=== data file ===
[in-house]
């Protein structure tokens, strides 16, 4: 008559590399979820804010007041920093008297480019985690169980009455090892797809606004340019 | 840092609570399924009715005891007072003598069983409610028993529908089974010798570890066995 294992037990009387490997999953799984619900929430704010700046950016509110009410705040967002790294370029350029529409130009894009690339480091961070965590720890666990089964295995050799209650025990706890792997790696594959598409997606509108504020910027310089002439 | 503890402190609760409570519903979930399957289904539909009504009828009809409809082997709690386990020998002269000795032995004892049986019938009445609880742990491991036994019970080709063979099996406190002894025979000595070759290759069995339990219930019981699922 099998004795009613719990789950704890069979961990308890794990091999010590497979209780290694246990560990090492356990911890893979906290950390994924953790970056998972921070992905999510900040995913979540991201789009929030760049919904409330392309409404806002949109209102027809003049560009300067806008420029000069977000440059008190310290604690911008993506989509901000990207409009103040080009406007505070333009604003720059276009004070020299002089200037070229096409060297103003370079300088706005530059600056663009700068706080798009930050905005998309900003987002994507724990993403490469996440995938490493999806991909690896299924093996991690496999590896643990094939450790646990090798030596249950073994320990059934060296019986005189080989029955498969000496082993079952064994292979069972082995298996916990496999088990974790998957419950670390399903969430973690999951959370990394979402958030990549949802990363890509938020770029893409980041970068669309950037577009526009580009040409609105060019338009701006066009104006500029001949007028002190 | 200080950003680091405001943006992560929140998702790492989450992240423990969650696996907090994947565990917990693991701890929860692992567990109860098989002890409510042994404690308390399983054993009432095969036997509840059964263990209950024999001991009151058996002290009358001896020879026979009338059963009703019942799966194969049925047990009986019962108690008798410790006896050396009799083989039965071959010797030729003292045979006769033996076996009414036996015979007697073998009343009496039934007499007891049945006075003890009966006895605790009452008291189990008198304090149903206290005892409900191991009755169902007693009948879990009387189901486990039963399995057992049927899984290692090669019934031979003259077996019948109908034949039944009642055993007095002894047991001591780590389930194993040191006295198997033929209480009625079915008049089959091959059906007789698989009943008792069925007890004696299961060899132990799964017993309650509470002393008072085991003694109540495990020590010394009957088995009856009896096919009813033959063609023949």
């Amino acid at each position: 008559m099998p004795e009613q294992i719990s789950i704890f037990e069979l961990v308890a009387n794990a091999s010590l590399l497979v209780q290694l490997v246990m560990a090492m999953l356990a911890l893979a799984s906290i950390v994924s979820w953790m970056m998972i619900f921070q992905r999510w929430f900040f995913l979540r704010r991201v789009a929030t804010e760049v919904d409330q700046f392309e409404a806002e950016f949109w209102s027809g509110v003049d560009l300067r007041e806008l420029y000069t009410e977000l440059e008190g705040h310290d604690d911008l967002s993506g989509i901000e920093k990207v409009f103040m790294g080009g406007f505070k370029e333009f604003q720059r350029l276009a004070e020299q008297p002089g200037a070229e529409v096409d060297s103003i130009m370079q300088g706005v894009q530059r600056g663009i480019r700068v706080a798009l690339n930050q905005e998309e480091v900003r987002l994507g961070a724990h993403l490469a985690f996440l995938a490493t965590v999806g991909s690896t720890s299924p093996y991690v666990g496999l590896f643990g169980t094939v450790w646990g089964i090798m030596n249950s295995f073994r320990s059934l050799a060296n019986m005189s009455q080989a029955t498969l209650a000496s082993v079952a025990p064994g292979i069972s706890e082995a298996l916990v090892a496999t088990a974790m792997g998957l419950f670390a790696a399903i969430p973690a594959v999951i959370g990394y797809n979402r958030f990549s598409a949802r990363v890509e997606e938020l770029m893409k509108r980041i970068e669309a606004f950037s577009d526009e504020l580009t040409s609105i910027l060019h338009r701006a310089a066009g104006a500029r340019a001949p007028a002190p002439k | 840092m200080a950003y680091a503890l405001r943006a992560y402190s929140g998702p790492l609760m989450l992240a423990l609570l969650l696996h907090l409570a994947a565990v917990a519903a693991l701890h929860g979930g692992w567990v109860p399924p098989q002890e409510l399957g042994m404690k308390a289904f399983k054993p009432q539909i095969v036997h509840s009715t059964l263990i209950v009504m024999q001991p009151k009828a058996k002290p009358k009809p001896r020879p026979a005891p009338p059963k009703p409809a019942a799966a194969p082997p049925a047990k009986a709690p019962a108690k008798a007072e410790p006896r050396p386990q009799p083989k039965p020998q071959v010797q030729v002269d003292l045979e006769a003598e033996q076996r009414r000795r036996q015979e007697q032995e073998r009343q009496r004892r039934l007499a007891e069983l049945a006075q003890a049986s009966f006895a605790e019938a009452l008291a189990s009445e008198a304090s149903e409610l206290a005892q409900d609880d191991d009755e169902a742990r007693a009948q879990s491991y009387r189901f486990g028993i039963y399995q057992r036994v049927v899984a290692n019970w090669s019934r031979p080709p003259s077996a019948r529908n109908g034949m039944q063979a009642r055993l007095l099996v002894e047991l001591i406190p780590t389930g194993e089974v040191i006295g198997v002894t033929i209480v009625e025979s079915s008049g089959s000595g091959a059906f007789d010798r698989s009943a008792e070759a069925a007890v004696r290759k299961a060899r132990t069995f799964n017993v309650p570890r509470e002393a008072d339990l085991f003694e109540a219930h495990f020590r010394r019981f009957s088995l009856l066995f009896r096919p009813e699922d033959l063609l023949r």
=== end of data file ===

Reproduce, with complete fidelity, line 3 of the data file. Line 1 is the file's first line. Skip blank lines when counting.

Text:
């Amino acid at each position: 008559m099998p004795e009613q294992i719990s789950i704890f037990e069979l961990v308890a009387n794990a091999s010590l590399l497979v209780q290694l490997v246990m560990a090492m999953l356990a911890l893979a799984s906290i950390v994924s979820w953790m970056m998972i619900f921070q992905r999510w929430f900040f995913l979540r704010r991201v789009a929030t804010e760049v919904d409330q700046f392309e409404a806002e950016f949109w209102s027809g509110v003049d560009l300067r007041e806008l420029y000069t009410e977000l440059e008190g705040h310290d604690d911008l967002s993506g989509i901000e920093k990207v409009f103040m790294g080009g406007f505070k370029e333009f604003q720059r350029l276009a004070e020299q008297p002089g200037a070229e529409v096409d060297s103003i130009m370079q300088g706005v894009q530059r600056g663009i480019r700068v706080a798009l690339n930050q905005e998309e480091v900003r987002l994507g961070a724990h993403l490469a985690f996440l995938a490493t965590v999806g991909s690896t720890s299924p093996y991690v666990g496999l590896f643990g169980t094939v450790w646990g089964i090798m030596n249950s295995f073994r320990s059934l050799a060296n019986m005189s009455q080989a029955t498969l209650a000496s082993v079952a025990p064994g292979i069972s706890e082995a298996l916990v090892a496999t088990a974790m792997g998957l419950f670390a790696a399903i969430p973690a594959v999951i959370g990394y797809n979402r958030f990549s598409a949802r990363v890509e997606e938020l770029m893409k509108r980041i970068e669309a606004f950037s577009d526009e504020l580009t040409s609105i910027l060019h338009r701006a310089a066009g104006a500029r340019a001949p007028a002190p002439k | 840092m200080a950003y680091a503890l405001r943006a992560y402190s929140g998702p790492l609760m989450l992240a423990l609570l969650l696996h907090l409570a994947a565990v917990a519903a693991l701890h929860g979930g692992w567990v109860p399924p098989q002890e409510l399957g042994m404690k308390a289904f399983k054993p009432q539909i095969v036997h509840s009715t059964l263990i209950v009504m024999q001991p009151k009828a058996k002290p009358k009809p001896r020879p026979a005891p009338p059963k009703p409809a019942a799966a194969p082997p049925a047990k009986a709690p019962a108690k008798a007072e410790p006896r050396p386990q009799p083989k039965p020998q071959v010797q030729v002269d003292l045979e006769a003598e033996q076996r009414r000795r036996q015979e007697q032995e073998r009343q009496r004892r039934l007499a007891e069983l049945a006075q003890a049986s009966f006895a605790e019938a009452l008291a189990s009445e008198a304090s149903e409610l206290a005892q409900d609880d191991d009755e169902a742990r007693a009948q879990s491991y009387r189901f486990g028993i039963y399995q057992r036994v049927v899984a290692n019970w090669s019934r031979p080709p003259s077996a019948r529908n109908g034949m039944q063979a009642r055993l007095l099996v002894e047991l001591i406190p780590t389930g194993e089974v040191i006295g198997v002894t033929i209480v009625e025979s079915s008049g089959s000595g091959a059906f007789d010798r698989s009943a008792e070759a069925a007890v004696r290759k299961a060899r132990t069995f799964n017993v309650p570890r509470e002393a008072d339990l085991f003694e109540a219930h495990f020590r010394r019981f009957s088995l009856l066995f009896r096919p009813e699922d033959l063609l023949r």